Have you ever wondered why it can be so hard to accomplish one small goal you've set for yourself? It's supposed to be easy, right? Just one thing to do to be a little healthier... but it never gets done!
For starters, aim to make the smallest slice of change that is consistent with your long term goal. For example, try introducing one serving of vegetables when you normally would have eaten none. This is much more doable than aiming to eat four servings per day if you currently eat only one. Making small changes allows us to make more changes over time and to make big changes with less willpower. You'll feel less of a sense of a struggle and be motivated to make more changes in the future.
Sometimes the smallest step in the right direction ends up being the biggest step of your life -- tweet this!
Making a change to your eating or lifestyle can be tough because one change usually requires five steps (or more!), a fact that is often overlooked. The trick to overcoming the challenges is to know what those steps are and to tackle them one at a time. It sounds obvious, but without some practice, it is easy to forget how much work can go into changing.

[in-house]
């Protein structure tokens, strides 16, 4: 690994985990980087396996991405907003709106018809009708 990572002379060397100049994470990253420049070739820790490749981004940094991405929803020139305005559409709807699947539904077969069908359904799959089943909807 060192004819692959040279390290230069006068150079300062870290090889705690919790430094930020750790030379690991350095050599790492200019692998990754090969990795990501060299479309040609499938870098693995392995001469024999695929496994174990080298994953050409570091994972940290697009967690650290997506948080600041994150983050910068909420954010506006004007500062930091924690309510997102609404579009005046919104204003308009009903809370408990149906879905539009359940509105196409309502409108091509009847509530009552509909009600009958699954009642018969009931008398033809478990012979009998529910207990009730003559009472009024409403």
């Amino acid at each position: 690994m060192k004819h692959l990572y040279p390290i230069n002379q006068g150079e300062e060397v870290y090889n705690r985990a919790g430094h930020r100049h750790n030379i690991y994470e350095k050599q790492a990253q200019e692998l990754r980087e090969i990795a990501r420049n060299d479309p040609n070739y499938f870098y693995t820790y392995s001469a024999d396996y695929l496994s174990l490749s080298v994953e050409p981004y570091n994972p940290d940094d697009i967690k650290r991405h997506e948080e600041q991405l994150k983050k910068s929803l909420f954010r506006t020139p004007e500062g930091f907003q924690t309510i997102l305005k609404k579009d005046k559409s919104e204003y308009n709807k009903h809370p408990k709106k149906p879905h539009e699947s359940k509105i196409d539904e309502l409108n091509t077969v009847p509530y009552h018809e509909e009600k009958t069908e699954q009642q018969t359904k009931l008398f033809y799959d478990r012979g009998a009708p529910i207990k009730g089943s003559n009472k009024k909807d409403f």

Let's continue with the example of vegetables. Most people want to eat more vegetables and the goal of "eating more" sounds simple enough, right? But wait, this means buying vegetables, having a recipe in mind, preparing them, cooking them, and eating them. If any of these steps are not completed, the whole plan is at risk of failing.
Some of these steps may come easy to you, while others may be harder. The fact is, if you aren't able to make that so called "simple change" to your lifestyle, you may want to break down all the steps required to get it done and figure out where you are getting hung up. For example, is it getting to the store that's so tough? Or is it that you buy vegetables you don't know how to prepare them? Are you waiting to find the perfect recipe but never find the time to search for one?
Find what is tripping you up and swash it! For example, buy only veggies you like or only ones you know how to prepare. If getting to the store is the problem, buy canned and frozen versions so you don't have to trek to the store every time you want to eat a veggie. Forget complicated recipes and focus on one simple one. Use the easiest cooking method you know (for me its the microwave so sometimes I splurge and buy the steamable veggie bags). If you gotta add some salt or dressing to make those vegetables appealing -- then do it! Once you get into the rhythm of buying, preparing, making and eating more veggies you can start to forgo the dressings and salt and dressing. But for now keep it simple and yummy.
Don't aim to be perfect all at once. Setting many small goals will give you many more jolts of motivation and more senses of accomplishments than one big goals. And who doesn't deserve more pats on the back!?
One last tip: willpower is finite so relying on it when it is in short supply can set you up to fail. We all have natural high and lows of energy during the day so plan to chose high energy times to tackle goals or face temptation.
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